If you are new to the series, I’d really appreciate if you would take a few minutes to read my preface and purpose here first.
When I first started going to Sunday school, my shoes shone like a pond in moonlight. Straps crossed at the ankle and had to be wrestled into real buckles; but it’s the socks that I want to tell you about. See, little sister had pure white socks with a frill of lace that folded down neatly at the ankles. Mine were plain white, except the time in my fifth year when Mom couldn’t find white my size. Instead, she bought a pale lavender pair with sprigs of the tiniest rose buds ringing the top. Those Sunday socks delighted me.
Unwittingly, they taught me something about the sacred.
Ask the average Amish, Mennonite, or German Baptist school child what “sacred” means, and they’ll probably shrug. They hear the minister talk about the Holy of Holies. They know to be quiet and reverent when they enter the church sanctuary. They have probably not been in their parent’s bedroom in recent memory. They sure notice that their mother dresses differently than most women at the grocery store, but they probably have never been taught the word “sacred.”
I remember singing “O Sacred Head Now Wounded” around Easter and Communion, but even this is a Lutheran hymn.
Probably, I’m starting in the wrong place with this value—“Keep Sacred Things Sacred.” I should probably have started this series by expounding on how we Anabaptists take the commands of Jesus and the apostles literally and apply the commands of the Old Testament as they are fulfilled in Christ.
We are Bible-believing, Bible-living people, after all.
Still, values are more often caught than taught, and while I believe the values I’m addressing are biblical, they weren’t necessarily taught in Sunday school, as much as they were caught by the shape of our lives.
Four sacred things Anabaptists keep sacred are as follows: human life, our bodies, marriage, and The Church.
In the year after my mom died of cancer, Dad found ways to serve others in his own grief. Much to our chagrin, he dragged his daughters along. Hence, we sat on the musty parlour couch with the mustard and burnt orange afghan and waited for him to finish talking with a dear old octogenarian. We tried not to squirm and memorized the pattern in the wall paper. While bored, I never doubted the value of these old people. When the word “euthanaisa” entered my world in grade five, I knew it was wrong.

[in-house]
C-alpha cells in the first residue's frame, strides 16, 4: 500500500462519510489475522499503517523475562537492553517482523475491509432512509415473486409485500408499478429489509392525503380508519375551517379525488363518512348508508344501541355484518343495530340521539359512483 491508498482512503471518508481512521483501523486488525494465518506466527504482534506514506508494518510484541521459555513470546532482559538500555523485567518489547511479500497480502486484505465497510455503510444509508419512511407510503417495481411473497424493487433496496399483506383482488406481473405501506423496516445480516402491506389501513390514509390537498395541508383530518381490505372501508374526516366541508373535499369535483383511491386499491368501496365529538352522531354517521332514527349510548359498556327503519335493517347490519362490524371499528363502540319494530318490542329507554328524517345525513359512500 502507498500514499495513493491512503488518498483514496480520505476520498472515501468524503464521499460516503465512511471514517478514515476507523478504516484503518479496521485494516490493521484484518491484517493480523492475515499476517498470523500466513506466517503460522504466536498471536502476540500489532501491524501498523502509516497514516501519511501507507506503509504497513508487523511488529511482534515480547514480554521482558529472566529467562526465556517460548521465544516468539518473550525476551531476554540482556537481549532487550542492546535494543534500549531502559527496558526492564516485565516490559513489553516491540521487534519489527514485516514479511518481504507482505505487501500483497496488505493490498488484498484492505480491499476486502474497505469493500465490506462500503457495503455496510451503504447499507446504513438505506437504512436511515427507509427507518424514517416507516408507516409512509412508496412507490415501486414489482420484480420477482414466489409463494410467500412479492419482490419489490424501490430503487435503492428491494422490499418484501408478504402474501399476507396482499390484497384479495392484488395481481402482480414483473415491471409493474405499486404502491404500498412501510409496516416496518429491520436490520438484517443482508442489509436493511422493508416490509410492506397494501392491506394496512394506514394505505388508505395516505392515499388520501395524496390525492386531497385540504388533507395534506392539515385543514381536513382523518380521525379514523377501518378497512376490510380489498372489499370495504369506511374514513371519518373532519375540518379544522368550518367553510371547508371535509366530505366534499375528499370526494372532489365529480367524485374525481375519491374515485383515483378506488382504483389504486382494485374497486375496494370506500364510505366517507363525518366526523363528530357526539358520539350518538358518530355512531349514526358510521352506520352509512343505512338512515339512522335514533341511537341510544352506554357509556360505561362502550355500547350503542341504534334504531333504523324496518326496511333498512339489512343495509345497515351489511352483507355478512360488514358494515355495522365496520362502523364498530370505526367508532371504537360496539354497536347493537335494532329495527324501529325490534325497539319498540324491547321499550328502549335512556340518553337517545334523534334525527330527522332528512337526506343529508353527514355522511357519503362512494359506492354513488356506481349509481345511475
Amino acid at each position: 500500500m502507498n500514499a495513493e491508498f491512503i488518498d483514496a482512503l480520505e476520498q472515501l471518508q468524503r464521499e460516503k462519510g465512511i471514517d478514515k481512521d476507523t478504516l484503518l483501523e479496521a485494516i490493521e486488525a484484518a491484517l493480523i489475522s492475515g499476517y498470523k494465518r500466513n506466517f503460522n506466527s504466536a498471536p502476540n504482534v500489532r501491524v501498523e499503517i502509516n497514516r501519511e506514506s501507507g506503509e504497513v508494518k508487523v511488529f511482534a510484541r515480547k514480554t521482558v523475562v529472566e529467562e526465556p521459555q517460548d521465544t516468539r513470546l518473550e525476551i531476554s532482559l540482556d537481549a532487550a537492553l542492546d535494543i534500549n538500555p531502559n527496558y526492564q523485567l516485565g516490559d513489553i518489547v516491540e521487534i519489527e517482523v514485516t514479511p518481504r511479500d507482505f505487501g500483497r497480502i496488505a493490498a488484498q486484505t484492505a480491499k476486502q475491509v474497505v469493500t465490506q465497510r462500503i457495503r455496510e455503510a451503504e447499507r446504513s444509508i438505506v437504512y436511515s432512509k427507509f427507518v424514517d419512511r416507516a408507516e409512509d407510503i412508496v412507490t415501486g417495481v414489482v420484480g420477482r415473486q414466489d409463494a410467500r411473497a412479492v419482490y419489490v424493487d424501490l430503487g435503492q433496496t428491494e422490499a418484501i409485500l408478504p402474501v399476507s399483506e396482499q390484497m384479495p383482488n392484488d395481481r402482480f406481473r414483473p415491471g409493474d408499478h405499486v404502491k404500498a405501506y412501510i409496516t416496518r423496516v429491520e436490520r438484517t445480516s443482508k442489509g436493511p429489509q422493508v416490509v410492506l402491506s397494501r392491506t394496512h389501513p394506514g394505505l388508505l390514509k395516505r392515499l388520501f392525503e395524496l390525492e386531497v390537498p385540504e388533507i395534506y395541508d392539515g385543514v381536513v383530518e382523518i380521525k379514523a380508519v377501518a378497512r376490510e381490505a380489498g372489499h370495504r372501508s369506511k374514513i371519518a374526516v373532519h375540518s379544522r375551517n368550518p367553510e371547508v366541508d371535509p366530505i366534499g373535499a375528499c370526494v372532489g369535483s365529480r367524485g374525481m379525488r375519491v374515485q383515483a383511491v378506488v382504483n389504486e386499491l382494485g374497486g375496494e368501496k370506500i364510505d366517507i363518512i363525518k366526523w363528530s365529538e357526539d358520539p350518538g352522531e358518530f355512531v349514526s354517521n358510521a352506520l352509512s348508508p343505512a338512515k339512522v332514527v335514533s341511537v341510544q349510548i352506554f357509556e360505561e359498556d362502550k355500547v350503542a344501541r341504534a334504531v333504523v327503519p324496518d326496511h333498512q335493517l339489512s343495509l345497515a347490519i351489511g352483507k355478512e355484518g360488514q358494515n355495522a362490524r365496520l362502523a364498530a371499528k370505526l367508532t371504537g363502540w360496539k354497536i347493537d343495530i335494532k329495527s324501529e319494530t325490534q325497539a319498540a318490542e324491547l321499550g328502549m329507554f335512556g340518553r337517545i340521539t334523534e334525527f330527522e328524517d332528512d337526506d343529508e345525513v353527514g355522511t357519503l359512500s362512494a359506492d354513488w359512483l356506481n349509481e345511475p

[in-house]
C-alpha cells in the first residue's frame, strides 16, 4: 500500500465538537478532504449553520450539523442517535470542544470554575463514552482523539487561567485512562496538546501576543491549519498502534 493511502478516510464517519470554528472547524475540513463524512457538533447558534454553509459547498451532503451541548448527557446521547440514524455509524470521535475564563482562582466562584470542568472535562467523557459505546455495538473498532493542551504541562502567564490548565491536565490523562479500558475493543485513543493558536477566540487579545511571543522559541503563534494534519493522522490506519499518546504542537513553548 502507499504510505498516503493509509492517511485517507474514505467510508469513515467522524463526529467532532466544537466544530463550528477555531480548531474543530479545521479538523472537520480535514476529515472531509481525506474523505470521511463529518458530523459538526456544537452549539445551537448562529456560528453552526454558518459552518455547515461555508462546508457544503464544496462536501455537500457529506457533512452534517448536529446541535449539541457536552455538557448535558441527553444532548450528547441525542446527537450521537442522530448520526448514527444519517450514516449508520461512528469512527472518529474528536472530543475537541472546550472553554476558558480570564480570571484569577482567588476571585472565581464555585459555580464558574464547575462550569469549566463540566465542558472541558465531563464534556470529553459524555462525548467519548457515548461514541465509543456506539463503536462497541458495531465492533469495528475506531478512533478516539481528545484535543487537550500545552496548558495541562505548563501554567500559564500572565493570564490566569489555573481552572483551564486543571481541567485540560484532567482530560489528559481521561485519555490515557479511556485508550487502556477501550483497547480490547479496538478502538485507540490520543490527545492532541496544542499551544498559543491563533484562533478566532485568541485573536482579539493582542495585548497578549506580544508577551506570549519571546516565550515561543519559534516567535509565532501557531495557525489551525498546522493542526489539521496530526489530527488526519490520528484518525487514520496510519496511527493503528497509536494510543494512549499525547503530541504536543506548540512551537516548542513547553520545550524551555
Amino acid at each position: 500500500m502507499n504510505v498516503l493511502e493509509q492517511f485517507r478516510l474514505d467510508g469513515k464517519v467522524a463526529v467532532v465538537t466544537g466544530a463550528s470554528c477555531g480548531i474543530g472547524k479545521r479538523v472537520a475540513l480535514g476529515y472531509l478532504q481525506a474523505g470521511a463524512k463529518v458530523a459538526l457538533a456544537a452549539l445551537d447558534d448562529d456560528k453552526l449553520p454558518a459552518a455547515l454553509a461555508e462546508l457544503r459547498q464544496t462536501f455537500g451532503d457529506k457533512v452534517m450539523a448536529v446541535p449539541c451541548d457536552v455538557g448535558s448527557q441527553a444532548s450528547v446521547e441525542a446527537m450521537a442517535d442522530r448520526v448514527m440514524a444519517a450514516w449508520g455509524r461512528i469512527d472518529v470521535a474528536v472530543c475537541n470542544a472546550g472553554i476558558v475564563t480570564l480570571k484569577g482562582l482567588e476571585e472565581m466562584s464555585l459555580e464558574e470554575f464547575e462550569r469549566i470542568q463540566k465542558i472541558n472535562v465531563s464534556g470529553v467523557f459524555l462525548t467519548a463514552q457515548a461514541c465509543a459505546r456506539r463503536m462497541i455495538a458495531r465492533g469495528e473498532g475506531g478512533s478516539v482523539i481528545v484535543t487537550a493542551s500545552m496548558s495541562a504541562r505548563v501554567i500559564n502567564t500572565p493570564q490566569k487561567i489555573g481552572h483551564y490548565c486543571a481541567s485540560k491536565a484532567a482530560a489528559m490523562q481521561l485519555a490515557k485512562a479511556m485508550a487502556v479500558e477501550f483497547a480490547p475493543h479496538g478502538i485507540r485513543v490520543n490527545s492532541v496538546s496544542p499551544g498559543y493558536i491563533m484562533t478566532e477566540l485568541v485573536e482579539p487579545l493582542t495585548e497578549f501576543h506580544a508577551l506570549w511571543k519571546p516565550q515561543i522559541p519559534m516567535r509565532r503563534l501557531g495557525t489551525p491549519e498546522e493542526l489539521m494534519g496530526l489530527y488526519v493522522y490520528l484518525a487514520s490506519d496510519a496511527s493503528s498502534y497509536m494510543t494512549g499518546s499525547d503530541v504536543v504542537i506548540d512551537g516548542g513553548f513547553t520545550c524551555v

Around the same time, I also learned the word “abortion.”
Injustice burns in my soul when I hear pro-choice arguments. “Who’s choice?” I want to scream. “Since when do your desires matter more than the life within you?”
Babies have always had their own room in our church. (They do share it with the mothers.) They are cuddled, passed round, and cooed over the minute they are carried in the door. If families have fewer than four children, it’s usually not by choice. We receive each child as a blessing from the Lord.
Little girls change, feed, and sing to their dolls. Many girls are given a last doll on the verge of their teen years as they transition to becoming the mothers of the next generation. My Jessie doll has thick brown hair and wears the purple dress Grandma sewed for her.
God hand-crafted Adam from the clay of the earth. From the beginning, God built our bodies to house our eternal souls. After God sent His Holy Spirit among man, He gave our bodies the privilege to host the Holy Spirit (I Corinthians 6:19).
As a little girl, I remember being told to put my skirt down when it had floated too far up my legs. We sisters didn’t really want anyone to start chanting, “I see London, I see France,” although it made us giggle every time. While I know this is not the case in many homes (even Anabaptist sadly), my parents taught me that my body was private, that I should keep it covered away from the eyes of others. Dad, too, was careful to knock and wait for permission if he needed to speak to us in our rooms.
It’s easy, from these little rituals, to get the idea that the body is something shameful. Society has bought the lie that what is of value should be accessible to everyone. If it’s hiding, it must be shameful.